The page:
OAARSN offers a rich and expanding collection of up-to-date information and communication tools that can put you in touch with others. We can all benefit from the opportunities for mutual support, encouragement and information sharing. We hope that OAARSN's efforts to promote positive approaches and best practices in supporting adults with autism can help all who live and work on the front lines. Click on OAARSN's main page

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Send news, announcements and comments to gbloomfi@uoguelph.ca We welcome news items, announcements of autism events, new information, discussion questions and comments, and accounts of experience.

Please note that this service is for information and awareness. We cannot endorse or be held responsible for the validity of any information or the value of any therapy or service. Nor do we necessarily agree with opinions that may be expressed.

11 October 2004



Adult Autism Issues in Waterloo-Wellington
AAIWW Newsletter 27, October 2004,
by Guelph Services for the Autistic and Waterloo-Wellington Autism Services.
Contents include:
PATH: thoughts by Nancy Miles
Detailed announcements of
- Farm Community Workshop (November 1) and
- Creative Supports for Vulnerable Adults conference (April 29)
The Cave Dwellers by Brian Henson
FC Gatherings: note on meetings and poetry of adults who speak with Facilitated Communicating

Guelph Services for the Autistic &
Waterloo-Wellington Autism Services offer a
Facilitated Workshop on
Autism and Community
including discussion of ideas of a farm community and centre
of autism service and expertise.
Date and Time: Monday, November 1, 2004, 7– 9pm
Location: Ignatius Jesuit Centre/Orchard Park
(5420 Hwy 6 North, Guelph)
in the CMHA Boardroom
Facilitated by Bruce Kappel
Read more about  this idea and meeting at this site:
also see http://groups.yahoo.com/group/ASDFarmCommunityandCentre/

If you have opportunities, please print our flyer and post it:

~Free to all interested~ But Pre-Registration Required by 25 October 2004
Please contact Elizabeth Bloomfield at ebloomfi@uoguelph.ca Or  (519) 823-9232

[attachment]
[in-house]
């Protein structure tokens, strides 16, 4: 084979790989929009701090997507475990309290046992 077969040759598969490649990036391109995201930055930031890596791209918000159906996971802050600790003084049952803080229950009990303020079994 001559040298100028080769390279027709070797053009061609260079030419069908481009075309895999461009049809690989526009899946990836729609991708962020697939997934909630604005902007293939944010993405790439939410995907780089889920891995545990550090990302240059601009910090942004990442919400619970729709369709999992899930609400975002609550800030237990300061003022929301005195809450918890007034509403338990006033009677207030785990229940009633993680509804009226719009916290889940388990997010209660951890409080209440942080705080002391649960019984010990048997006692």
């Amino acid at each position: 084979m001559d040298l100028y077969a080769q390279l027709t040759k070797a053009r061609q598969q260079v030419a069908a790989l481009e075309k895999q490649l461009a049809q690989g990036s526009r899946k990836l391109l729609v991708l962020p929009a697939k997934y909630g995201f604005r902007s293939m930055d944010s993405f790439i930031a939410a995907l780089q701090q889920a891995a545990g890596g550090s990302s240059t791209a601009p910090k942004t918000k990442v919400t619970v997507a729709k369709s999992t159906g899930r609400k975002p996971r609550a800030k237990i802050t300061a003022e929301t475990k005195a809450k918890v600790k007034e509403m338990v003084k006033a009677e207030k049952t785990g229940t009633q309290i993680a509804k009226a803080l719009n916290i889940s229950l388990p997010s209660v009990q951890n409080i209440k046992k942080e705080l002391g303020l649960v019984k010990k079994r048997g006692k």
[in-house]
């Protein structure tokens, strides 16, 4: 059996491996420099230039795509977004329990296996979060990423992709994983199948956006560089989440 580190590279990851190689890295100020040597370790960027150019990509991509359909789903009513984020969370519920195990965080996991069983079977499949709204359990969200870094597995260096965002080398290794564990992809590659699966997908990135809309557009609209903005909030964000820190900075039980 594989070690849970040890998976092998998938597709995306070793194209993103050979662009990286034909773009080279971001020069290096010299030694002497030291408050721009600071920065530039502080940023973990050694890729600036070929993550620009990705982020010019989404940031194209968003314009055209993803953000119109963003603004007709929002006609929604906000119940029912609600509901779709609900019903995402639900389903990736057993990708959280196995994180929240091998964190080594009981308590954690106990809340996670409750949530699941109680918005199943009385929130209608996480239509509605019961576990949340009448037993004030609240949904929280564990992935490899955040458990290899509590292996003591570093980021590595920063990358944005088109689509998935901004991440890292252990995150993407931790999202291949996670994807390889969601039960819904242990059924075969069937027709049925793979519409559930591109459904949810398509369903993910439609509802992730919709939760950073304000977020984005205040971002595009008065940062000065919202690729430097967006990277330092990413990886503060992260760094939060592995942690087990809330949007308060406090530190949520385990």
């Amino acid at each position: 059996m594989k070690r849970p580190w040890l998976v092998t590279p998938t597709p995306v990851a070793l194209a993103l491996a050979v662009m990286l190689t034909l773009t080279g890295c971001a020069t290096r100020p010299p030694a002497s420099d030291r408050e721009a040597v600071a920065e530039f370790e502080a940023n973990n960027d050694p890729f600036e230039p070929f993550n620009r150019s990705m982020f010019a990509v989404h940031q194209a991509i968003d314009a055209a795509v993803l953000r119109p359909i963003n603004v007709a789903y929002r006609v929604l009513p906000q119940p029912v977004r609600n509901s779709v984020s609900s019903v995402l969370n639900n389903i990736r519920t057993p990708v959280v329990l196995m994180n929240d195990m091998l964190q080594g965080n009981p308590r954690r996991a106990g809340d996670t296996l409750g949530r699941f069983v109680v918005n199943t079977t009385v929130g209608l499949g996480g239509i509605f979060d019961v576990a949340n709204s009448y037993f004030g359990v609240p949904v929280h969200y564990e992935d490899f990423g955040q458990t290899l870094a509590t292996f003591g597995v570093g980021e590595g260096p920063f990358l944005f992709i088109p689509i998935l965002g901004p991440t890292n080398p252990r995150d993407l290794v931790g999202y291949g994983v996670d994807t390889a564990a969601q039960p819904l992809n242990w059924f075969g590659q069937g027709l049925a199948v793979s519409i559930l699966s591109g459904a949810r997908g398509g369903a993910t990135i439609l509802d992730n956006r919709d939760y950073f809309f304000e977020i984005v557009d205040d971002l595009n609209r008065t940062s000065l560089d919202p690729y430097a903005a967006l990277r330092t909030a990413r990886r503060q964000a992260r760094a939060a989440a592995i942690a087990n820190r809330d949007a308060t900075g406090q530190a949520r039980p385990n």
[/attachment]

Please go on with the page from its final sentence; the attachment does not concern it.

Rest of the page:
Autism in the News

Autism Birth Cohort Study
A joint project of Columbia University and the Norwegian government, the broad-based epidemiological study uses new technology to identify how genetics, environment, and timing combine to cause autism.

California bans mercury-containing vaccines for pregnant women, kids
Pregnant women and children younger than 3 in
California will soon no longer receive vaccines containing more than a trace of mercury, under a law approved this week.

Researchers pinpoint genetic cause of Timothy syndrome
Timothy syndrome may also cause a form of autism in those affected, and there is the possibility that understanding more about the nature of these calcium channel defects could improve understanding of autism.... Calcium channels are pore-like proteins that nestle in cell membranes and control the flow of calcium into and out of the cell. Calcium is one of the most important signaling molecules in the body, and perturbing calcium transport can cause a wide range of disorders.

Auditory preference allows earlier autism diagnosis
Research at the Yale Developmental Disabilities Clinic promises to revolutionize physicians' approach to autism by providing an opportunity for earlier diagnosis of the disorder. Dr Ami Klin sums up the significance: "Children's preference for speech sounds as opposed to other sounds in their environment is one of their most important mechanisms of socialization... We knew that children with autism are born without this preferential attention. The trick was how to measure that. By being able to measure it, we can maximize the outcome of our treatment. The earlier we identify children with autism, the earlier we can provide treatment and the better the response that we will get."

NAS has put autism at the heart of politics in Scotland
The National Autistic Society Scotland (NAS Scotland), part of the UK's leading charity for people with autism, staged a fringe event at the Scottish National Party conference on Thursday 23 September at the Palace Hotel, Inverness.  'Autism: Myths and Reality' explored the truth about autism with a range of speakers.

Parents of kids with Asperger's falsely accused of abuse